One stitch. Again, I was able to nurse immediately, walk to the bathroom myself while sweet nurses cleaned me up, and recover in the same room. Again, I kept my baby with me as much as possible.
He was 8lbs. 5 oz. I never should have been induced. I should have waited. I've regretted inducing him ever since; it was obvious he was too early. His jaundice was only part of the proof.
#5 was due the first week of August. This time, I read Hypnobirthing and started preparing myself early.
I went back to the midwives because I really loved the small hospital. My best friend was giving birth at home with her fifth this time, and although I admired her, I just couldn't bring myself to do it. I wasn't ready, I think. I sure as heck knew Brandon wasn't ready for it! :)
I refused to have the midwife who delivered #4 deliver #5. I wouldn't go through that again. And no doctor was going to tell me how long my labor was allowed to be! I didn't have cesareans!
However, again, I was measuring HUGE. So huge that I had to have 6-7 ultrasounds during my last two trimesters because of liability issues (they needed to make sure my kid was okay). I kept telling them I have big boys. They wouldn't believe me until the ultrasound. EVERY. TIME. Sigh.
But because I was so big, a new midwife (Jana) suggested inducement. I believe it was less than a week before --maybe just 4 days? I tried to be strong, but what pregnant woman, during her last week of pregnancy, would balk at the idea of having her baby early? We said yes.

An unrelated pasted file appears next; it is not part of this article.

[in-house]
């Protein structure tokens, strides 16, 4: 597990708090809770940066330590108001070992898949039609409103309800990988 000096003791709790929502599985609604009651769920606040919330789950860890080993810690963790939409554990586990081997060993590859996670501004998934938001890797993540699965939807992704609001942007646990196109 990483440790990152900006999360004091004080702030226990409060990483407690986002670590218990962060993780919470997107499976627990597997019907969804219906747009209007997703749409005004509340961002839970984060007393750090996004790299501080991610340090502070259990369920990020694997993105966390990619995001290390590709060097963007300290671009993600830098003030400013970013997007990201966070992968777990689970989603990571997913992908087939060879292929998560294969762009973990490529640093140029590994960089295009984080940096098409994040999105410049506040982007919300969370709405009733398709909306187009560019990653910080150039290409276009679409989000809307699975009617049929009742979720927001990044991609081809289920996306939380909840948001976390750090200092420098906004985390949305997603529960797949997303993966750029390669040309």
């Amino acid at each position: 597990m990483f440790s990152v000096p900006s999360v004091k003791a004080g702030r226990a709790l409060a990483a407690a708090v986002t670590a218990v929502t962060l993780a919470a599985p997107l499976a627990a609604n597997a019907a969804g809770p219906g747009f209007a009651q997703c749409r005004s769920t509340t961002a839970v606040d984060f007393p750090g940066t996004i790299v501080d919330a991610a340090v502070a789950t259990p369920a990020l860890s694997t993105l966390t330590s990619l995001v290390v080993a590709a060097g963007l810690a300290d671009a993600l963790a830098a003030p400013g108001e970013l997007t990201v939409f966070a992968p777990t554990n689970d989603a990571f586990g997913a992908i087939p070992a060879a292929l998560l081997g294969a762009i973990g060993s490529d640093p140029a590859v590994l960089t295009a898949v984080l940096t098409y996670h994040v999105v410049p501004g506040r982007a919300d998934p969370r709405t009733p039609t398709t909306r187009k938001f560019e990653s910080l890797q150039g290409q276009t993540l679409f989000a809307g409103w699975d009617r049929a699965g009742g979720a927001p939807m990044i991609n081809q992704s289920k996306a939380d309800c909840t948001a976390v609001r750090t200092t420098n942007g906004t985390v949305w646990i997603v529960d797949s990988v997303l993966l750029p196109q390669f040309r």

My mom, Brandon and I arrived. Same ol', same ol' --IV's, monitors, etc. but this time? I was IN CONTROL. I walked everywhere. I went to the bathroom. I took off my monitors for long periods of time. I refused to be checked every hour.
Pitocin was started, but I told her not to put very much in me. I was okay with going slow. I relaxed and listened to my music and breathed through every contraction. By transition, I was starting to have a harder time, but I was still in control (yes, I yelled a little. Yes, I swore once. Yes, I cried some. This is labor, people!) . My SIL (Darryl's wife, for those of you who know her) arrived about this time and I remember the following very distinctly:
1. I was on the bed. Brandon was on my right holding my leg by the knee and my hand, the labor/delivery nurse was holding my calf. My mom was on my left holding my other hand and my other leg by the knee; my SIL was holding my other calf. The midwife was down below giving soft orders to me.